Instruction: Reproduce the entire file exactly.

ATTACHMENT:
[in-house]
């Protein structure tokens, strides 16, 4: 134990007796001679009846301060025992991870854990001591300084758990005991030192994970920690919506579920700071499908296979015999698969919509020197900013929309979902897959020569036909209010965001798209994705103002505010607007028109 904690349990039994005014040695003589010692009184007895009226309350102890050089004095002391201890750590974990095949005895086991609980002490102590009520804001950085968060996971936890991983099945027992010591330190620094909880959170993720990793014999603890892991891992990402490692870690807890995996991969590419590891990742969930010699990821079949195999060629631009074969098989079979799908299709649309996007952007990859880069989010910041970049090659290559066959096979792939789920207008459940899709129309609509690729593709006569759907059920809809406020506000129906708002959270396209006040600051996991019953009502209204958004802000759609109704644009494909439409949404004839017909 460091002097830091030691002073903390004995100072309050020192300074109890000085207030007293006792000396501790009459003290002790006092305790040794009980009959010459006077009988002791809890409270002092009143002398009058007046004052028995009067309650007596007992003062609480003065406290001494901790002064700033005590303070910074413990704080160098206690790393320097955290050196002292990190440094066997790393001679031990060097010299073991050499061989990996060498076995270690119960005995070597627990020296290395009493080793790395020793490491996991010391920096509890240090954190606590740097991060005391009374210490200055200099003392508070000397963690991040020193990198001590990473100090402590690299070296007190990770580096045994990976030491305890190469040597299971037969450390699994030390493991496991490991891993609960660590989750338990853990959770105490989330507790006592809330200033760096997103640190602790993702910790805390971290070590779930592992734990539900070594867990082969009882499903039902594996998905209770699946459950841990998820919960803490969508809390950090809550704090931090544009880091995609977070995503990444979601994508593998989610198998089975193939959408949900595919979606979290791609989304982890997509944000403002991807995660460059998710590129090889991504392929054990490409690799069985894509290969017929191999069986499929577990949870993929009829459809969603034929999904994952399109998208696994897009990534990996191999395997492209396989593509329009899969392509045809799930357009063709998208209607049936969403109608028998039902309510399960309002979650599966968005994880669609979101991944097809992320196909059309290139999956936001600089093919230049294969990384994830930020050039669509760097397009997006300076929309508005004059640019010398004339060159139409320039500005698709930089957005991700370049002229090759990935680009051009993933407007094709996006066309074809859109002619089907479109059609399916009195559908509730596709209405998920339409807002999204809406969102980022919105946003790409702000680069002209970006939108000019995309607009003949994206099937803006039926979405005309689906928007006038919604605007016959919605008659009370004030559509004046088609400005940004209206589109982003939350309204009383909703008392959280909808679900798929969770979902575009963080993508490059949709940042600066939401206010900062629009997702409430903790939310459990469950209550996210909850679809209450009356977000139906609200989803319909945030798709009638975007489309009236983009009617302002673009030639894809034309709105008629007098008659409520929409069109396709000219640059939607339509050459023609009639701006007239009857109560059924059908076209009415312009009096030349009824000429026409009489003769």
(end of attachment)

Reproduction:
[in-house]
């Protein structure tokens, strides 16, 4: 134990007796001679009846301060025992991870854990001591300084758990005991030192994970920690919506579920700071499908296979015999698969919509020197900013929309979902897959020569036909209010965001798209994705103002505010607007028109 904690349990039994005014040695003589010692009184007895009226309350102890050089004095002391201890750590974990095949005895086991609980002490102590009520804001950085968060996971936890991983099945027992010591330190620094909880959170993720990793014999603890892991891992990402490692870690807890995996991969590419590891990742969930010699990821079949195999060629631009074969098989079979799908299709649309996007952007990859880069989010910041970049090659290559066959096979792939789920207008459940899709129309609509690729593709006569759907059920809809406020506000129906708002959270396209006040600051996991019953009502209204958004802000759609109704644009494909439409949404004839017909 460091002097830091030691002073903390004995100072309050020192300074109890000085207030007293006792000396501790009459003290002790006092305790040794009980009959010459006077009988002791809890409270002092009143002398009058007046004052028995009067309650007596007992003062609480003065406290001494901790002064700033005590303070910074413990704080160098206690790393320097955290050196002292990190440094066997790393001679031990060097010299073991050499061989990996060498076995270690119960005995070597627990020296290395009493080793790395020793490491996991010391920096509890240090954190606590740097991060005391009374210490200055200099003392508070000397963690991040020193990198001590990473100090402590690299070296007190990770580096045994990976030491305890190469040597299971037969450390699994030390493991496991490991891993609960660590989750338990853990959770105490989330507790006592809330200033760096997103640190602790993702910790805390971290070590779930592992734990539900070594867990082969009882499903039902594996998905209770699946459950841990998820919960803490969508809390950090809550704090931090544009880091995609977070995503990444979601994508593998989610198998089975193939959408949900595919979606979290791609989304982890997509944000403002991807995660460059998710590129090889991504392929054990490409690799069985894509290969017929191999069986499929577990949870993929009829459809969603034929999904994952399109998208696994897009990534990996191999395997492209396989593509329009899969392509045809799930357009063709998208209607049936969403109608028998039902309510399960309002979650599966968005994880669609979101991944097809992320196909059309290139999956936001600089093919230049294969990384994830930020050039669509760097397009997006300076929309508005004059640019010398004339060159139409320039500005698709930089957005991700370049002229090759990935680009051009993933407007094709996006066309074809859109002619089907479109059609399916009195559908509730596709209405998920339409807002999204809406969102980022919105946003790409702000680069002209970006939108000019995309607009003949994206099937803006039926979405005309689906928007006038919604605007016959919605008659009370004030559509004046088609400005940004209206589109982003939350309204009383909703008392959280909808679900798929969770979902575009963080993508490059949709940042600066939401206010900062629009997702409430903790939310459990469950209550996210909850679809209450009356977000139906609200989803319909945030798709009638975007489309009236983009009617302002673009030639894809034309709105008629007098008659409520929409069109396709000219640059939607339509050459023609009639701006007239009857109560059924059908076209009415312009009096030349009824000429026409009489003769």